Ken Ross is a man to whom posterity can look for hope and inspiration, just as he did to his father, an immigrant who was known for his large mustache, the operator of the “Big Hook.”
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Soap Box Derby: An American Tradition

When an Ohio newspaper reporter named Myron Scott covered a race of cars built by boys in his home community, he was so impressed that he acquired a copyright for the idea. He developed the program on a national scale, and the first All-American Soap Box Derby was held in Dayton in 1934. In 1935, the race was moved to Akron to take advantage of the city’s hilly terrain and central location, and a permanent track was built there as a Works Progress Administration (WPA) project the following year.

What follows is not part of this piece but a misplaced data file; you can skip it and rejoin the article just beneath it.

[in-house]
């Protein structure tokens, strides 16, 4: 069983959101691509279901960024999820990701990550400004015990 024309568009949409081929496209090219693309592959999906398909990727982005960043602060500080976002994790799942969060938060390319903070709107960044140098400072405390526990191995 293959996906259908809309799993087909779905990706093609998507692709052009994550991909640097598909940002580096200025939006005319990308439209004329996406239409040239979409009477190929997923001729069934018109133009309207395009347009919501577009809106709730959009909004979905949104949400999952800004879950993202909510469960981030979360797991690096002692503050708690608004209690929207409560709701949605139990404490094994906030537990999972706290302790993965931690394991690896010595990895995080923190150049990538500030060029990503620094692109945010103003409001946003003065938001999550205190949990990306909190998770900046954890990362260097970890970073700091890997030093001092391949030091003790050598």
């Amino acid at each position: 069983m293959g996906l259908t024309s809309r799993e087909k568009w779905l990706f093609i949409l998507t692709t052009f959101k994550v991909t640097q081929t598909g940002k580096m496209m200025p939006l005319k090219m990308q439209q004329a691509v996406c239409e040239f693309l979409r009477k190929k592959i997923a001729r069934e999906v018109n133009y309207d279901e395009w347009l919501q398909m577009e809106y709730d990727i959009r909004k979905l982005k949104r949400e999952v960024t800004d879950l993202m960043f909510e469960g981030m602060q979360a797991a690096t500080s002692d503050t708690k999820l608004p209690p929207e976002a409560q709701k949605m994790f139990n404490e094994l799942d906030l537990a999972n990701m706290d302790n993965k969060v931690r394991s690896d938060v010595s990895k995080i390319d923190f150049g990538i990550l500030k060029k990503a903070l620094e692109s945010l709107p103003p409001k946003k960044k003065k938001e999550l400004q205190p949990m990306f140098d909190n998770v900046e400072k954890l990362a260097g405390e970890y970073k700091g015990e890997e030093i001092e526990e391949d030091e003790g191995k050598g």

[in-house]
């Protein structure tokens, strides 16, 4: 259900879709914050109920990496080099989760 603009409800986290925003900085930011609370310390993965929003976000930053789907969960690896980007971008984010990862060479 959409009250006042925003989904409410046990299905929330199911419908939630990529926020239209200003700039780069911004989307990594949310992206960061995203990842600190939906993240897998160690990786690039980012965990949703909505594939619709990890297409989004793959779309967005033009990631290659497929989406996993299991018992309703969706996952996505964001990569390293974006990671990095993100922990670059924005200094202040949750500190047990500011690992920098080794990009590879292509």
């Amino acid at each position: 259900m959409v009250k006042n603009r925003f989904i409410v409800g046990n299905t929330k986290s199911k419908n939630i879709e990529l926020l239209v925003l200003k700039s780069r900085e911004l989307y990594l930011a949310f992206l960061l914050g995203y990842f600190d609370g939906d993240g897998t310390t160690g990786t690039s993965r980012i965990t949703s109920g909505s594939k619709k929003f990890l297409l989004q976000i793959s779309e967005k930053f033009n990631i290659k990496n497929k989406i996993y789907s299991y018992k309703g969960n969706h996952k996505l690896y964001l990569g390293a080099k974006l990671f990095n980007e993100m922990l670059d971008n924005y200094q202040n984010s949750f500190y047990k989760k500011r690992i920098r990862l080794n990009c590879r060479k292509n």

The competition starts at the local level, according to the All-American Soap Box Derby website (www.aasbd.org). Local champions from three divisions – stock, super stock and masters – travel to Akron in August to compete for scholarships and merchandise prizes. Except during World War II, the race has hosted kids each year from throughout the U.S. and several foreign countries.

The stock division is designed for the first-time builder. Boys and girls, ages 8 through 13, compete in simplified, “lean-forward style” cars. The super stock division, for ages 10 through 17, lets competitors expand their knowledge by building a more advanced car. Kits and shells for both of these beginner levels are available from AASBD.